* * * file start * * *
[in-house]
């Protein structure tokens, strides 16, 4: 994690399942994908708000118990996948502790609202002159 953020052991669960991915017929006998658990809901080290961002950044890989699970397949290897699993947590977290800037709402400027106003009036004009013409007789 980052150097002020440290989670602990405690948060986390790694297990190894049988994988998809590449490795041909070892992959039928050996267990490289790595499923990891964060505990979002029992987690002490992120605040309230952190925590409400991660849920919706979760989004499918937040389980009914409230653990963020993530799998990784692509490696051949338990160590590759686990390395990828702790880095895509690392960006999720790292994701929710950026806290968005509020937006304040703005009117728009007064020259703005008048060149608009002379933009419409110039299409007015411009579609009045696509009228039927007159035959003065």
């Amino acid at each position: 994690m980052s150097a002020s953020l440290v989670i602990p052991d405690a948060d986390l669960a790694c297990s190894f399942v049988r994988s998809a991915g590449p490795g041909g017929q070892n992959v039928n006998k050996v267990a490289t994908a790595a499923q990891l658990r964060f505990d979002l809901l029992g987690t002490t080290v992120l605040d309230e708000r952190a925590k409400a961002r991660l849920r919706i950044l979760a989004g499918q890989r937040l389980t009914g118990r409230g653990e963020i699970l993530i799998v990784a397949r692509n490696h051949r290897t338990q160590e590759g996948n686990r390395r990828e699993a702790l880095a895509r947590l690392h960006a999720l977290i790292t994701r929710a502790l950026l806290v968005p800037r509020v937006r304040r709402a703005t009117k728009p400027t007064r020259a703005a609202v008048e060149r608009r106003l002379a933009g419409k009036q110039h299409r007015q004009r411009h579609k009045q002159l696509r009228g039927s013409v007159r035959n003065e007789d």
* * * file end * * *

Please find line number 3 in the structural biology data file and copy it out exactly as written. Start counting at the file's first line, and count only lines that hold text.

């Amino acid at each position: 994690m980052s150097a002020s953020l440290v989670i602990p052991d405690a948060d986390l669960a790694c297990s190894f399942v049988r994988s998809a991915g590449p490795g041909g017929q070892n992959v039928n006998k050996v267990a490289t994908a790595a499923q990891l658990r964060f505990d979002l809901l029992g987690t002490t080290v992120l605040d309230e708000r952190a925590k409400a961002r991660l849920r919706i950044l979760a989004g499918q890989r937040l389980t009914g118990r409230g653990e963020i699970l993530i799998v990784a397949r692509n490696h051949r290897t338990q160590e590759g996948n686990r390395r990828e699993a702790l880095a895509r947590l690392h960006a999720l977290i790292t994701r929710a502790l950026l806290v968005p800037r509020v937006r304040r709402a703005t009117k728009p400027t007064r020259a703005a609202v008048e060149r608009r106003l002379a933009g419409k009036q110039h299409r007015q004009r411009h579609k009045q002159l696509r009228g039927s013409v007159r035959n003065e007789d």